On Auditioning. Part Two: Psychological Preparation

“Don’t be Nervous”

Actors are always being told: “don’t be nervous.” But how can you not be nervous when you really want the part? A paradox: you have to not want the thing you most want. Impossible. How can you not want it? I can’t play a negative action in my acting work: get him to not hate me; I have to play a positive action: get him to love me. I need to do the same thing when nerves strike at an audition—find a positive relationship to my nervousness.

I know that some actors are able to completely relax in auditions. I’m not one of them. Even after thirty years as a working actor, right before I go in to audition my heart starts fluttering and my palms sweat. I’m here to tell you that you can do your work anyway—and not just in spite of those feelings—if you transform your relationship to your feelings of nervousness, you can even learn to welcome them.

When nerves shoot your body into hyper-drive–shaking hands, knocking knees–let go of the judgment and just think of it as energy. As Shakespeare said: “There is nothing either good or bad, but thinking makes it so.” You can call the energy nervousness, or you can call it excitement. Your choice. Personally, I’d rather be excited than nervous. Think of your pounding heart, your shortness of breath, as evidence that you are excited about what you are about to do. ‘Hooray! I’m about to go into a room in front of an audience and do what I love the most–act! I’m so excited!’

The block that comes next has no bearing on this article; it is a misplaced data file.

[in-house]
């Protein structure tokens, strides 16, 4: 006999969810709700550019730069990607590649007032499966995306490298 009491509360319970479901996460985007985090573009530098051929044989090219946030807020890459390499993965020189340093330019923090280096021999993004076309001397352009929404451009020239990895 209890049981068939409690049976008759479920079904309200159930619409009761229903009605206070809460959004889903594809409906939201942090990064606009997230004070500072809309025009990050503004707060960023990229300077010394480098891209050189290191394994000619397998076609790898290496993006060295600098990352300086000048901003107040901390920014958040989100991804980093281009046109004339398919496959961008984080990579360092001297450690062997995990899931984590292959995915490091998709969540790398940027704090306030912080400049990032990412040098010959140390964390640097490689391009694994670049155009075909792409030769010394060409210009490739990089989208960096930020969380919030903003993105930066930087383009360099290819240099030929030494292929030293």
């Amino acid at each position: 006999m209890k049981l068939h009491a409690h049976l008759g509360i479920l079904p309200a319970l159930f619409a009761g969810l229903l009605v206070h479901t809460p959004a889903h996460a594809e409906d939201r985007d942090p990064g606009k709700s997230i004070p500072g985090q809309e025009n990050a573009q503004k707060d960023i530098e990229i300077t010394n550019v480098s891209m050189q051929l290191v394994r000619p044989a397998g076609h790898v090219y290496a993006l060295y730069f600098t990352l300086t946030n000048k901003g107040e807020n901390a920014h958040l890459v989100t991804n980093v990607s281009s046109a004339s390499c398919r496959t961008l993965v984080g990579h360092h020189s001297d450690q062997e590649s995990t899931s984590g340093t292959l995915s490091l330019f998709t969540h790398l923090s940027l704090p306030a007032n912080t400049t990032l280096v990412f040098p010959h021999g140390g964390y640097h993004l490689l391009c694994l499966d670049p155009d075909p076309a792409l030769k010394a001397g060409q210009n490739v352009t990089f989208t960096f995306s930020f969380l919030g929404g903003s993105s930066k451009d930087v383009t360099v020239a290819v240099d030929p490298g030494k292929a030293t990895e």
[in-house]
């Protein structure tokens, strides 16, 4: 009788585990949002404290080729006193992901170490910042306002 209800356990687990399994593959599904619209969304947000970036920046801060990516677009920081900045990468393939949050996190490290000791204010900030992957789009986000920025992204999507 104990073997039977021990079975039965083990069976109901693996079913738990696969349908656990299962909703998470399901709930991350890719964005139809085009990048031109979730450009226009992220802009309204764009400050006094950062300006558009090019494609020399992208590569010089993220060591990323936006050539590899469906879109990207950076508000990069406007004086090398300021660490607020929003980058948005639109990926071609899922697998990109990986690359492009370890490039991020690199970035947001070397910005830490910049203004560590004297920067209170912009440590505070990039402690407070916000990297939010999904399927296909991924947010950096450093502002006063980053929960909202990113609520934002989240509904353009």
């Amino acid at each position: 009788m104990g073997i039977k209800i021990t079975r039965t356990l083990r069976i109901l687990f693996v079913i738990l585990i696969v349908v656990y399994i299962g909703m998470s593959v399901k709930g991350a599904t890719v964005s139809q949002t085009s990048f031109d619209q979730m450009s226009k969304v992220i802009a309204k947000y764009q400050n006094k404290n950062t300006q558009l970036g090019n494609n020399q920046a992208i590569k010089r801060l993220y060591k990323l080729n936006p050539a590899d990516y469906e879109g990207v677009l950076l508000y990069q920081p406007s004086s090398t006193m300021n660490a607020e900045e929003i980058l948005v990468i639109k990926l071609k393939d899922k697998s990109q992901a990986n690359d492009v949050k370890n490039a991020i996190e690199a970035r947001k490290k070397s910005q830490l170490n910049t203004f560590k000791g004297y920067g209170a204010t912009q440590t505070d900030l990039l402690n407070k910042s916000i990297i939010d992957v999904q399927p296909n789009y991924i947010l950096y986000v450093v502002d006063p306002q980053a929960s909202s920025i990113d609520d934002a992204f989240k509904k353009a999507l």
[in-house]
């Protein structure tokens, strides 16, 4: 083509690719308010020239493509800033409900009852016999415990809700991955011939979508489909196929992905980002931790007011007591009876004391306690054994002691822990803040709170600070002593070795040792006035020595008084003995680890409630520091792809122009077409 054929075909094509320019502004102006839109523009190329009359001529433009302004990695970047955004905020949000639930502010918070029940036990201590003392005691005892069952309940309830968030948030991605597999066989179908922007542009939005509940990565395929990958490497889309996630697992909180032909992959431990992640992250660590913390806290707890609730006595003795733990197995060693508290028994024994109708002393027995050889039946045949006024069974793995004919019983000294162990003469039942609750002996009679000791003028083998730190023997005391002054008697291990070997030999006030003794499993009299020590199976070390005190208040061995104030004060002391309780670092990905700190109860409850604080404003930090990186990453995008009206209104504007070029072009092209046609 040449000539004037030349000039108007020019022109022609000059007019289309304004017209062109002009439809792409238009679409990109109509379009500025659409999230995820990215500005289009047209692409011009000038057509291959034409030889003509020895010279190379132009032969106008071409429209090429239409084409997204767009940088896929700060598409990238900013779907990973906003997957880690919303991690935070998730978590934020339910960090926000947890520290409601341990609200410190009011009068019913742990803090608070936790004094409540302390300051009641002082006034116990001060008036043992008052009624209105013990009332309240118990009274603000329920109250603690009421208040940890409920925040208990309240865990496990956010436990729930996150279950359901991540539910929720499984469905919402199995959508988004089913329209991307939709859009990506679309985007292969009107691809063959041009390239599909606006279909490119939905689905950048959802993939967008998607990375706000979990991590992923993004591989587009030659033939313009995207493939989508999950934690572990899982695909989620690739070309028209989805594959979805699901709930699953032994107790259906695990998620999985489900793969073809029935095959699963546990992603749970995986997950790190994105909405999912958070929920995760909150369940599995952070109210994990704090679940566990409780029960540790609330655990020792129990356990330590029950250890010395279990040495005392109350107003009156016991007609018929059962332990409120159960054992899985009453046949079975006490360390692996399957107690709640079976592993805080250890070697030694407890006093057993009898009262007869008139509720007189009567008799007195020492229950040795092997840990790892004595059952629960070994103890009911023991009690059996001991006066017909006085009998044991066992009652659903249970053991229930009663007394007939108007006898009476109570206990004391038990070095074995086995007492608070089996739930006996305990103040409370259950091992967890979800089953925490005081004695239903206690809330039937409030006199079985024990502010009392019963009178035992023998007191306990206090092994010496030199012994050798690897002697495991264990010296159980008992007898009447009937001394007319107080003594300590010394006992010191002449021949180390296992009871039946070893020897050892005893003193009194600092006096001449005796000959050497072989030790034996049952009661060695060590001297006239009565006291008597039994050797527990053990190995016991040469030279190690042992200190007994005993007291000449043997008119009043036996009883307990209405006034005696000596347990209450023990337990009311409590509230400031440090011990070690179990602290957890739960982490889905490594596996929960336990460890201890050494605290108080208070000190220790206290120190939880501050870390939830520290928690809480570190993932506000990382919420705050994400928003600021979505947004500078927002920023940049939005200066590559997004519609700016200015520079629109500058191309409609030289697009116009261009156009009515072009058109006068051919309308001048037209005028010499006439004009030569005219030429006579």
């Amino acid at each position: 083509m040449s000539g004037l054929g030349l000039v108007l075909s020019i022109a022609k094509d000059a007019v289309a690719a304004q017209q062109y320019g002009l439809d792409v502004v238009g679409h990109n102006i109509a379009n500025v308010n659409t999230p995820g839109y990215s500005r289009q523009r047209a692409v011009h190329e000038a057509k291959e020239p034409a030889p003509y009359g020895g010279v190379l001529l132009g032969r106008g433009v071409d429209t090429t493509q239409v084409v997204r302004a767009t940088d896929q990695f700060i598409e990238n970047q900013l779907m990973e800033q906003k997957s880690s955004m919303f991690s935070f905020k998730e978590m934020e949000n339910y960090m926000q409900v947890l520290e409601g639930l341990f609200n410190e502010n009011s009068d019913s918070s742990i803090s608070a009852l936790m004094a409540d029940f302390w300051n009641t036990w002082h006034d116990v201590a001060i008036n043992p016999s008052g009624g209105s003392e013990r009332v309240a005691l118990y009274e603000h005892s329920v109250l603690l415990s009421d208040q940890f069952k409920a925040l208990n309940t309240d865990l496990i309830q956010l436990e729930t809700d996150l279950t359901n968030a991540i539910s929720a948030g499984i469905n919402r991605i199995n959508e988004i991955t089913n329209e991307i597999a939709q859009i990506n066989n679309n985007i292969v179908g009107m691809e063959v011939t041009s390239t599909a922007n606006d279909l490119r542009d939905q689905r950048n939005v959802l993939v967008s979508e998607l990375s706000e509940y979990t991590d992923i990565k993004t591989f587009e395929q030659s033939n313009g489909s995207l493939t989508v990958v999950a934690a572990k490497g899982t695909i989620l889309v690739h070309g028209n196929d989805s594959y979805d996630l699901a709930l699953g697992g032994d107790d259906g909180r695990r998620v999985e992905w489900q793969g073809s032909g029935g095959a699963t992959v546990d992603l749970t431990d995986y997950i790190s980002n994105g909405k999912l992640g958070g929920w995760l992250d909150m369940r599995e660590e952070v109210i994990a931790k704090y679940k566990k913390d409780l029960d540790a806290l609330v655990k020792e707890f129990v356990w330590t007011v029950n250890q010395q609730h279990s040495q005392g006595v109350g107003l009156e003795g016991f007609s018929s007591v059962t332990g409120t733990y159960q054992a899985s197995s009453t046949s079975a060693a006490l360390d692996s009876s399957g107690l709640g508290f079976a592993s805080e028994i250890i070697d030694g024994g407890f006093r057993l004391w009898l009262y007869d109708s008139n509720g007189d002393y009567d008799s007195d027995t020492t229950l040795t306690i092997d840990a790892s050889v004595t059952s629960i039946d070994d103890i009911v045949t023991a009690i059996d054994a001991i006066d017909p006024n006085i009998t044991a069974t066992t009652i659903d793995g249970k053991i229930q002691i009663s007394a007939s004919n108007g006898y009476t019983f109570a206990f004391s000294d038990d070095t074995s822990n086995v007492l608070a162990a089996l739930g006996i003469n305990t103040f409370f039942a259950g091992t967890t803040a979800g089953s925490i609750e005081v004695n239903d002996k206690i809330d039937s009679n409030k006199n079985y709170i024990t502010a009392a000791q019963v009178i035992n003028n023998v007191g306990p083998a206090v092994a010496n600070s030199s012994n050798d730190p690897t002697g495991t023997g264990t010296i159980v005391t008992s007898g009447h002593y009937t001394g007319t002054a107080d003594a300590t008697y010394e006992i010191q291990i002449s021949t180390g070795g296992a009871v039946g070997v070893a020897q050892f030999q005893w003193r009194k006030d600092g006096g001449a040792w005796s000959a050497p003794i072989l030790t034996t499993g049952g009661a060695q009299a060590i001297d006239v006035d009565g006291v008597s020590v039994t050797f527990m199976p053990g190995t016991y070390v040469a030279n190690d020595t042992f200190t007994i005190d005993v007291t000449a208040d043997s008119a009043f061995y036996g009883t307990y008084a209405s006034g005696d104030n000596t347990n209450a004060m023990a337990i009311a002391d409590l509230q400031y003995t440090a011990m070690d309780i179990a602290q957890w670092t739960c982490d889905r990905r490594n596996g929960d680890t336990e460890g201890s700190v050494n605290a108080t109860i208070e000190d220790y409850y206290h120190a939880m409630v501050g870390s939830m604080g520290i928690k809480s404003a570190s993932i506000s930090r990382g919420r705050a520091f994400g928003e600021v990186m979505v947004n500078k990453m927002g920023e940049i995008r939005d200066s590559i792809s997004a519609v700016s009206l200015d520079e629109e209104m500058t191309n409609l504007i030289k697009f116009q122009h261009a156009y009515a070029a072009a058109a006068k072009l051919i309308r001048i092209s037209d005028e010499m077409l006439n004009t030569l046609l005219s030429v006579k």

If the “I’m excited” track isn’t working for you, here is another tool that I have found just as useful–sometimes even more so: find a reason that your character is nervous in the scene. They can even be surprised by the fact that they are nervous. The other day I had an audition where I was doing a tender love scene. Right before I went in, guess what? Yes. Pounding heart, the whole bit. And I wasn’t even sure I wanted the part! But nevertheless, I was nervous. So I decided that my character was so in love with the man in the scene that he made her heart pound—her knees weak. And I also decided that she was surprised at how much he affected her ‘Wow, I can’t believe how in love with this guy I am—he makes me so nervous! My heart is beating so fast! But I have to cover it, can’t let him know that he is making me so giddy. Might scare him…’ My nervousness gave me so much to play that it actually helped me to do a better audition.

So definitely see if there is a way that you can incorporate your nervousness into your script analysis—most characters have something at risk in a scene—they want something: love, power—that they are afraid that they are not going to get. Transform your problem into the characters problem–that way you can (honestly) think ‘oh good’ when you are nervous. The problem with nervousness is not the nervousness itself, but your relationship to it. “Use it” as they say—so not only do you not resist it—but you can even welcome it as part of your preparation. And here is another paradox: to the degree that you are able to accept your nervousness, it falls away….

My wonderful teacher Roy London used to say that you should be worried if you are not nervous—that if you feel nervous it means that your work means something to you—that you care deeply about it.

A final note on auditioning: a brilliant psychiatrist friend of mine, Phil Stutz, who works with a lot of actors, once said: “If an actor comes into my office and tells me that he is perfect in all of his auditions one-hundred percent of the time, I know he is either lying or a bad actor.”

You are human. Just go out there and do your best. And please–enjoy yourself! Sweating palms and all…

All rights reserved. Jamie Rose 2006.